Recently, turfgrass reduction programs are being used to conserve water in the Southwest. Turfgrass is an easy target because of the amount of good science quantifying turfgrass water-use rates. However, there is little information about the water-use rates of trees and the trade-offs between trees and grass. Over the next few years, University of Nevada researchers will compare the monthly water use of several tree species with different turfgrasses. The experimental work will be conducted at the University of Nevada’s Center for Urban Horticulture and Water Conservation in North Las Vegas.
The study will compare the water-use rate of 10 different, mature trees species relative to hybrid bermudagrass, bentgrass, perennial ryegrass and tall fescue. The research will address the following questions:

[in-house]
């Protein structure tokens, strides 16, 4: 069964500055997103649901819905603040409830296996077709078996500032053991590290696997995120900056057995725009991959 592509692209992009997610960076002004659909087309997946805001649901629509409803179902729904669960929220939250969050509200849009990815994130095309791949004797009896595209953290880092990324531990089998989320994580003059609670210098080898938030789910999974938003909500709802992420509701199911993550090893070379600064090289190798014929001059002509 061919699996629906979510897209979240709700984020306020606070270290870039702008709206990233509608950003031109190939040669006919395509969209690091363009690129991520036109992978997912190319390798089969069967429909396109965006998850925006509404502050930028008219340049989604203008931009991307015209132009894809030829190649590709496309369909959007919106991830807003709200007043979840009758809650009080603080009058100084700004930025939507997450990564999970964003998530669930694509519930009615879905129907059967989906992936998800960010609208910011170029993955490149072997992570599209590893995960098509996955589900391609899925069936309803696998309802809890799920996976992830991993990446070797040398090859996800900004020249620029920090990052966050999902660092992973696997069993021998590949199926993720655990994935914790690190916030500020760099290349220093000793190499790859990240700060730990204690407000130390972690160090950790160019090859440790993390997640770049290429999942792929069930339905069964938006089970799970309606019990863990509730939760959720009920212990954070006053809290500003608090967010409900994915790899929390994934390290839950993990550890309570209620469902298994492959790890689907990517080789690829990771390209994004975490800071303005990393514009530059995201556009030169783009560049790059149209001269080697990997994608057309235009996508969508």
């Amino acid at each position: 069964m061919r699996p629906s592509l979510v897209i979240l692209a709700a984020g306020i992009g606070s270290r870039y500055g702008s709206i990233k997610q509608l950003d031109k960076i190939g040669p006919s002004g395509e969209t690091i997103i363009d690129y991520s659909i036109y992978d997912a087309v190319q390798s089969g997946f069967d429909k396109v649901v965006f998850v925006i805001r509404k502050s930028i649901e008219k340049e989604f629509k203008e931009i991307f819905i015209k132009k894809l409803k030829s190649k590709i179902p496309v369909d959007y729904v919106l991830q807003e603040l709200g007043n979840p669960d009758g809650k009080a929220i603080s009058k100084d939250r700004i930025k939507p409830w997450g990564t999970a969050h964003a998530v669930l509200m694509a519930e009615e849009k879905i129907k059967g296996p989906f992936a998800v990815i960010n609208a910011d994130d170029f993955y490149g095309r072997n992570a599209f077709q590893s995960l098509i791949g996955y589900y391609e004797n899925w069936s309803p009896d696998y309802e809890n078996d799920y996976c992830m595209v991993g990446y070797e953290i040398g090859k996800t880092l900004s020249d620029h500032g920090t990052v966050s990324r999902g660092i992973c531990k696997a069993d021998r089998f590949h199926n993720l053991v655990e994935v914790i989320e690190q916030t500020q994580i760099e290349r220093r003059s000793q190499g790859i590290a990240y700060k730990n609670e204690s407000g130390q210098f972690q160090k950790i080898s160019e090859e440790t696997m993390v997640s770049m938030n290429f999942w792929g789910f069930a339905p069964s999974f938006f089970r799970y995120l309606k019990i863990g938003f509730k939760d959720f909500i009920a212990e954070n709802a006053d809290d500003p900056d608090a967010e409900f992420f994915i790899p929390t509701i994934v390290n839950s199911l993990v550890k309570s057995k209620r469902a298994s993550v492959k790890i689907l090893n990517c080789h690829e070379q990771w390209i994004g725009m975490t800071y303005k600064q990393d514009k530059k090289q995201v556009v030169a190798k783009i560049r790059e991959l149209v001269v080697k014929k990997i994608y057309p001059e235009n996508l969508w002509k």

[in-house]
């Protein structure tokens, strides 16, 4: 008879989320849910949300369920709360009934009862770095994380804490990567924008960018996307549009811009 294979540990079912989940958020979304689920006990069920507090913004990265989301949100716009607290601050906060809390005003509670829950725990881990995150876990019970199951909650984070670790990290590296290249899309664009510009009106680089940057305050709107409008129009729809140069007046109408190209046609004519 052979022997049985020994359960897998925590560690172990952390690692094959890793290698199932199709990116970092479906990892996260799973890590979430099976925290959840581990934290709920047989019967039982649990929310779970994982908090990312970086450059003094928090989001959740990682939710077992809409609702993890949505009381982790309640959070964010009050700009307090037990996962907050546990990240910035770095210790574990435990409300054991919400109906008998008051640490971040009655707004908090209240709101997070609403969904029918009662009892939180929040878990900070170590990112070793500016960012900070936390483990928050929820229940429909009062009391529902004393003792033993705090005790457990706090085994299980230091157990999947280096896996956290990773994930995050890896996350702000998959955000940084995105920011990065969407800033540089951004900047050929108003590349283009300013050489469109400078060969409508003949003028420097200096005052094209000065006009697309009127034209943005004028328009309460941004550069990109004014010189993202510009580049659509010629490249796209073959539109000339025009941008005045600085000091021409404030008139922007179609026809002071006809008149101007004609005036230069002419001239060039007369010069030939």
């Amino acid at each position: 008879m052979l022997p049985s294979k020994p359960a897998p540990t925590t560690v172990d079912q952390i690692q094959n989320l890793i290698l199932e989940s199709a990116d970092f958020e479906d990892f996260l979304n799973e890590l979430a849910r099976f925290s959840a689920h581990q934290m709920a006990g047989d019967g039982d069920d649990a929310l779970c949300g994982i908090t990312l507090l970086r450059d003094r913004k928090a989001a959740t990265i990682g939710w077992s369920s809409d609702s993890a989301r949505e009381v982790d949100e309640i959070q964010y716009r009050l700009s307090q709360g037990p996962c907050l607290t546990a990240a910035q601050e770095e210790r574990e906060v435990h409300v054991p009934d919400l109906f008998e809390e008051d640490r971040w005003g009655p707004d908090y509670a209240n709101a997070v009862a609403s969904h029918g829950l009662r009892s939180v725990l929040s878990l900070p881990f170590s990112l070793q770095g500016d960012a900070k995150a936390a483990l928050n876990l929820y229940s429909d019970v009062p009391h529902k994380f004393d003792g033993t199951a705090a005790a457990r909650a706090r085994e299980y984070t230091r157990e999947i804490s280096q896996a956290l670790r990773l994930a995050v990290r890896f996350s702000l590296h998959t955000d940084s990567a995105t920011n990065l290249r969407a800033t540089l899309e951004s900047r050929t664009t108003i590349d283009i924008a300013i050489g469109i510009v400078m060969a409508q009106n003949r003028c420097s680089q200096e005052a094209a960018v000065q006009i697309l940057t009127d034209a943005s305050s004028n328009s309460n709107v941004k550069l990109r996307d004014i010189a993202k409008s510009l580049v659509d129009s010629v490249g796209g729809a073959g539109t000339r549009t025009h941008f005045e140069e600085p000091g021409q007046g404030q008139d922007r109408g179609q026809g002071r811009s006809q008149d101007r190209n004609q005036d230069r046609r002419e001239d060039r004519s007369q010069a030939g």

1) What are the water-use rates of mature landscape trees growing in an arid environment?
2) What are the water-use rates of these trees relative to growth parameters that will allow such data to be used at other locations?
3) What are the water-use trade-offs between tree species and turfgrass on an area basis?
4) How do tree water-use rates under experimental conditions compare with water-use rates under golf course conditions?
5) What is the impact of tree water use on turfgrass?
Comparing the water use of trees and grass will enable golf course superintendents to predict better water budgets, maintain favorable growing conditions and understand the potential trade-offs between trees and turfgrass with regard to water use.
Source: Mike Kenna